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Doug Shaw

What Goes Around Limited


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Top 10 tips: Engagement for managers


For your employees to be productive, motivated and loyal, it is vital that the line manager is engaged and knows how to lead a team. Doug Shaw shares his top ten tips on how to be a successful manager.


1.    Create the ‘right’ culture. Pretty much everything you do as a manager impacts the culture. Two important aspects are contact and communications. Make sure that contact and comms are regular, concise, relevant and meaningful. As well as face-to-face, one-to-ones and meetings, use technology e.g. MS Communicator. The important thing is to have contact; it doesn’t always have to be face-to-face.

2.    Be honest. Tell your people how it is and always give the rationale. It’s a manager’s job to translate the high level messages and make them relevant. It’s also a manager’s job to ensure that the priorities are clear, small in number and reasonably constant. Ensure the team understand that some things cannot be changed. Explain why this is the case and ensure they know what can be changed and importantly, how you and they can work together to achieve this.

3.    Trust and respect. Both work two ways. Show faith in people’s abilities and treat them as individuals. Get to know your team and what they do, understand them as individuals and understand what motivates them. Ensure you work with your people so that they have the skills and capabilities to deliver what is needed now and in the future to meet their long-term career aims. Be creative about how you work with them on their development e.g. getting your best performer to mentor someone new to the team.

4.    Lead, manage and coach. Set direction and focus and then ask the team how they will support. Encourage you team to be creative. Turn ideas into actions and monitor performance against what has been agreed. Allow large teams to become self-managing and give them empowerment. Think about your own development – get 360 feedback from your team, manager and peers. Identify someone who you admire as a leader/manager/coach and use them as a role model.

5.    Empowerment. Empower the team and individuals by giving clear objectives and encouragement so they become self-supporting, self-managing teams. People are motivated to do well if they feel valued and if they believe that they are listened to. When trying to achieve beyond the ‘norm’, people need to be encouraged to be bold. When things don’t go to plan, the subsequent discussion should be about recovering the situation and sharing the learning from it, not about blame.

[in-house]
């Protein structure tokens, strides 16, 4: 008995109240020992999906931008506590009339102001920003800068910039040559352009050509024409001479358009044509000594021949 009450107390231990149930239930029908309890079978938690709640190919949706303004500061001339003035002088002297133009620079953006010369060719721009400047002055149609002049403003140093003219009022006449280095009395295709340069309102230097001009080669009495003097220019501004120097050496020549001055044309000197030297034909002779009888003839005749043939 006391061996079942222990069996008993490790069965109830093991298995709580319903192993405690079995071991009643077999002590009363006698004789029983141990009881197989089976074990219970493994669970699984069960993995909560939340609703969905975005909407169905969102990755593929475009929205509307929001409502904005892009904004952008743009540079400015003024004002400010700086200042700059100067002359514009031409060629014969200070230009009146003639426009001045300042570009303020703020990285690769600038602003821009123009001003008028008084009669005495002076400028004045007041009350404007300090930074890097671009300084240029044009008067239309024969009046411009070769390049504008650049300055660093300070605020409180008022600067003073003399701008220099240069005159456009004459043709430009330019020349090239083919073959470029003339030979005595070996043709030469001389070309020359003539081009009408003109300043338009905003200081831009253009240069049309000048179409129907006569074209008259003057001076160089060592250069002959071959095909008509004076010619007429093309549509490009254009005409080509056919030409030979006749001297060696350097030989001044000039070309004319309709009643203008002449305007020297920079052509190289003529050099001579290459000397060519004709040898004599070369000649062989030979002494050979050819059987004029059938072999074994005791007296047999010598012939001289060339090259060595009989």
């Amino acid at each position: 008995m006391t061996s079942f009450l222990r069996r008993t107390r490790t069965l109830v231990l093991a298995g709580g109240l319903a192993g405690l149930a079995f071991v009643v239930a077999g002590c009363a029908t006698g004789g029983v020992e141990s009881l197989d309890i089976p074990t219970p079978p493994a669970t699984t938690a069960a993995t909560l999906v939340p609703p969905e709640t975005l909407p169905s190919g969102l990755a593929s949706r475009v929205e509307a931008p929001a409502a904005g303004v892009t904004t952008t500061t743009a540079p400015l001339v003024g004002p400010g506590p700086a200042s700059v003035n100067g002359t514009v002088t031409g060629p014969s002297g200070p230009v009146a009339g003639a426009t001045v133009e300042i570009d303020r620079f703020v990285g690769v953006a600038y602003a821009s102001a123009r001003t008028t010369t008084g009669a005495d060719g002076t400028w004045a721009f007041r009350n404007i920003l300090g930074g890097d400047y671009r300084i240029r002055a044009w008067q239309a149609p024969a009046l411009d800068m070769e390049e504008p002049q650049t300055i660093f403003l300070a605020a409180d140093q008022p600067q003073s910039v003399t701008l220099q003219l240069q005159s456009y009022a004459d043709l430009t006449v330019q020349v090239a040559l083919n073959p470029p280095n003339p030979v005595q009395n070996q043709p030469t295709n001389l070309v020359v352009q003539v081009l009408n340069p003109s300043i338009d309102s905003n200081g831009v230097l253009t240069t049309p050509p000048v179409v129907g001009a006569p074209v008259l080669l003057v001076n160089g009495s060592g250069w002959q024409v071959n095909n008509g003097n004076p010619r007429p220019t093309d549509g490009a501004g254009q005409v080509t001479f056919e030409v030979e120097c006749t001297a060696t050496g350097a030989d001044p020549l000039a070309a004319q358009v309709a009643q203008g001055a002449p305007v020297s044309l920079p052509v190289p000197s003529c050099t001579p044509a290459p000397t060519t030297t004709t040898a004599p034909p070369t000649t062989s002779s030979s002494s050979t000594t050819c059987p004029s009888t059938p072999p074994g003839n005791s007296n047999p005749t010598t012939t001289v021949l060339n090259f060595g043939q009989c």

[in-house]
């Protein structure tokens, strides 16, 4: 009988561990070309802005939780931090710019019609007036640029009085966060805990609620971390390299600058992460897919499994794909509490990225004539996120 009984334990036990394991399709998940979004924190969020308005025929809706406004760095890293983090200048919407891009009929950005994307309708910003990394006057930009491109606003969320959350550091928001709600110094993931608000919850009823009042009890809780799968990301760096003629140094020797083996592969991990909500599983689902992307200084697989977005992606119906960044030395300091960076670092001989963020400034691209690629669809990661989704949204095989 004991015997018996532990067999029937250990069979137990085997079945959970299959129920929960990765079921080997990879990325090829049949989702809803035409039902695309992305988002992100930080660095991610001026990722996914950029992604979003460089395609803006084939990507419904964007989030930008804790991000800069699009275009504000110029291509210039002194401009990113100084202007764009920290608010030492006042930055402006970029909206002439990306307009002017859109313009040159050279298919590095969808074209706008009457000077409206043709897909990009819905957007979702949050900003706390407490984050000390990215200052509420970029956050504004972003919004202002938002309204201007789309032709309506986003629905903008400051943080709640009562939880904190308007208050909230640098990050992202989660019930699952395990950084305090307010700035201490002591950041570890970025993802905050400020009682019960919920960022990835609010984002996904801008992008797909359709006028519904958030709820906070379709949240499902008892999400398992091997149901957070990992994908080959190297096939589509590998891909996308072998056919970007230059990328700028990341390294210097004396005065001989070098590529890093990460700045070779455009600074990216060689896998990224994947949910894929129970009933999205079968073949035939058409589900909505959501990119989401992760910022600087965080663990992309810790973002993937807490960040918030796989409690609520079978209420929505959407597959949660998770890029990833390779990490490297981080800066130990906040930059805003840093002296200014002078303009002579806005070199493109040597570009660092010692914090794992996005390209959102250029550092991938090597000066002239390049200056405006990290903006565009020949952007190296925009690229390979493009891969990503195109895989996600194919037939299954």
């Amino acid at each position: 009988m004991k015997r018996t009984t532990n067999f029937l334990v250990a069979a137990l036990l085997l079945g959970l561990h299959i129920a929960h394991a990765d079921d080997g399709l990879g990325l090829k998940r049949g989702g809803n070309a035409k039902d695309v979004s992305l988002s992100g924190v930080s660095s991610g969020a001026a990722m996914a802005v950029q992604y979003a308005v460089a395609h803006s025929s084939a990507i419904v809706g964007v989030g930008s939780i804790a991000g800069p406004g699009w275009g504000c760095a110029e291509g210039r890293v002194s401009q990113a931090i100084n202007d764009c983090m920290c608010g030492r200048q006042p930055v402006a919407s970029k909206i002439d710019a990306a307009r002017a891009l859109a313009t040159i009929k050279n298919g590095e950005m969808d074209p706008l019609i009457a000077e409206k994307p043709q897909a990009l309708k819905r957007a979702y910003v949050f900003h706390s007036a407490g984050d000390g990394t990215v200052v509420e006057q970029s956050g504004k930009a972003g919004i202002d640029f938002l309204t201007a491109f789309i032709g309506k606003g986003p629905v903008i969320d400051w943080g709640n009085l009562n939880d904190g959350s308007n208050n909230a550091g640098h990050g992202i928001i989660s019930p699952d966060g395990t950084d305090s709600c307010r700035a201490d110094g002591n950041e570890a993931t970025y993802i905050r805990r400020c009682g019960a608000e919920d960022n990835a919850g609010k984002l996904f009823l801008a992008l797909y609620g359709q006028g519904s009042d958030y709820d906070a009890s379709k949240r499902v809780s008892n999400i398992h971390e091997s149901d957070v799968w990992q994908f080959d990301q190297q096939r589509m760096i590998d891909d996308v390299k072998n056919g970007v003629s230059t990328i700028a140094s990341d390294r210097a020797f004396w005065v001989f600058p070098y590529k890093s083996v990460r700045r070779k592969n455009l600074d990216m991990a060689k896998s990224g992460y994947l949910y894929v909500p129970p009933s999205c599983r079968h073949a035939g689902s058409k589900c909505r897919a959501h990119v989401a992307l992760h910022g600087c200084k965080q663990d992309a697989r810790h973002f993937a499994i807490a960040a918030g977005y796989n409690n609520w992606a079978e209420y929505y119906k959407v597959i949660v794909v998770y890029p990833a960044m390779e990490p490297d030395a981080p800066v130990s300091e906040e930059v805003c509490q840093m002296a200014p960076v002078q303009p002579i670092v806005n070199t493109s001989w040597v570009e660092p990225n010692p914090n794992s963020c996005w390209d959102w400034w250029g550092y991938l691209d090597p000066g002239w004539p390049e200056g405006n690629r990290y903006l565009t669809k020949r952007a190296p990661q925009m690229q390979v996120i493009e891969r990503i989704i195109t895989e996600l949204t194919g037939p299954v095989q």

6.    Recognise good work or extra effort. People appreciate their work being recognised with a phone call or email, and a simple ‘thank you’ can mean a lot to your people. Think about the form the recognition should take. Some people thrive on recognition amongst their peers. For others, it’s the opportunity to spend time with their management team one on one, for example. There are ample ‘e’ recognition schemes available and make sure recognition isn’t only delivered in 1:1s or by email

7.    Feedback. Give behavioural feedback to your team based on evidence and encourage them to do the same for you. Do not avoid giving the difficult feedback to individuals about their performance and ensure you follow it through.

8.    Take responsibility. Avoid ‘I don’t want to do this either’. Also ensure you are aware of any issues in the team and follow them through as appropriate. Try and maintain consistency and avoid the ‘need it now’ peaks as much as possible.

9.    Honour commitments. For example, one-to-ones, and team audios. Ensure that you do not re-arrange or miss commitments as if this happens too often, your people will not feel valued.

10.    Enjoy working with your team. We all spend a lot of time together at work and no one has ever said we shouldn’t enjoy it. Make sure you have fun together.

Doug Shaw is director at What Goes Around Limited and former change management director at BT.

3 Responses

  1. Engagement

    Great article. Only thing I would add is that the manager must be visible and get round the whole team regularly, informally as well as formally; one-to-one, and to whole team .

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Doug Shaw


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